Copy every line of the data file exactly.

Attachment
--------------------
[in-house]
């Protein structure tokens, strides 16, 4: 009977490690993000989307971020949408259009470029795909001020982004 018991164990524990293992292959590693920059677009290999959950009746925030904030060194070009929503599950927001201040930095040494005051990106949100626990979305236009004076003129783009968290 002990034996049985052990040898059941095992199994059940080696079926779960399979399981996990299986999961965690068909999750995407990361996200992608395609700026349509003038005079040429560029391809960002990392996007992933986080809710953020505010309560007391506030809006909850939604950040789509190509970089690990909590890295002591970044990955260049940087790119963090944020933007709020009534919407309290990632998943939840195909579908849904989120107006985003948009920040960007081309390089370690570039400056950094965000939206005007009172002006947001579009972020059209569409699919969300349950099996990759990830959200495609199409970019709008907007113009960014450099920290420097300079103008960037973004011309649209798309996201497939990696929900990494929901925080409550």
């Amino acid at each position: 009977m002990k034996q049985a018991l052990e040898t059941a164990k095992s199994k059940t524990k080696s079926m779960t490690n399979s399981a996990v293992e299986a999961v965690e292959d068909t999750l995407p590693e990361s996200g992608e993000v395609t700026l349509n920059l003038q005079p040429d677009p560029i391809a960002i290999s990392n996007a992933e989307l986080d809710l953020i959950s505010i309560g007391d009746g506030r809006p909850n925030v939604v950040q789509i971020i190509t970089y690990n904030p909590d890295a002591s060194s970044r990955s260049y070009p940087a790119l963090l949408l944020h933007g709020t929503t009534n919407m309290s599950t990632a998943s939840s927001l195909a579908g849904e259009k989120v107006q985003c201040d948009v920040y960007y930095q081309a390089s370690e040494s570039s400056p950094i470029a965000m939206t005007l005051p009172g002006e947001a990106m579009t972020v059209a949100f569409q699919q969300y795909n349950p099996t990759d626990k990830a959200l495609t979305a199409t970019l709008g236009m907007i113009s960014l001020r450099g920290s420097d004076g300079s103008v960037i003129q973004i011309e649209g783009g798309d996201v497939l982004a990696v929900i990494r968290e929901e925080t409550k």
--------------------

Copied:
[in-house]
């Protein structure tokens, strides 16, 4: 009977490690993000989307971020949408259009470029795909001020982004 018991164990524990293992292959590693920059677009290999959950009746925030904030060194070009929503599950927001201040930095040494005051990106949100626990979305236009004076003129783009968290 002990034996049985052990040898059941095992199994059940080696079926779960399979399981996990299986999961965690068909999750995407990361996200992608395609700026349509003038005079040429560029391809960002990392996007992933986080809710953020505010309560007391506030809006909850939604950040789509190509970089690990909590890295002591970044990955260049940087790119963090944020933007709020009534919407309290990632998943939840195909579908849904989120107006985003948009920040960007081309390089370690570039400056950094965000939206005007009172002006947001579009972020059209569409699919969300349950099996990759990830959200495609199409970019709008907007113009960014450099920290420097300079103008960037973004011309649209798309996201497939990696929900990494929901925080409550």
């Amino acid at each position: 009977m002990k034996q049985a018991l052990e040898t059941a164990k095992s199994k059940t524990k080696s079926m779960t490690n399979s399981a996990v293992e299986a999961v965690e292959d068909t999750l995407p590693e990361s996200g992608e993000v395609t700026l349509n920059l003038q005079p040429d677009p560029i391809a960002i290999s990392n996007a992933e989307l986080d809710l953020i959950s505010i309560g007391d009746g506030r809006p909850n925030v939604v950040q789509i971020i190509t970089y690990n904030p909590d890295a002591s060194s970044r990955s260049y070009p940087a790119l963090l949408l944020h933007g709020t929503t009534n919407m309290s599950t990632a998943s939840s927001l195909a579908g849904e259009k989120v107006q985003c201040d948009v920040y960007y930095q081309a390089s370690e040494s570039s400056p950094i470029a965000m939206t005007l005051p009172g002006e947001a990106m579009t972020v059209a949100f569409q699919q969300y795909n349950p099996t990759d626990k990830a959200l495609t979305a199409t970019l709008g236009m907007i113009s960014l001020r450099g920290s420097d004076g300079s103008v960037i003129q973004i011309e649209g783009g798309d996201v497939l982004a990696v929900i990494r968290e929901e925080t409550k």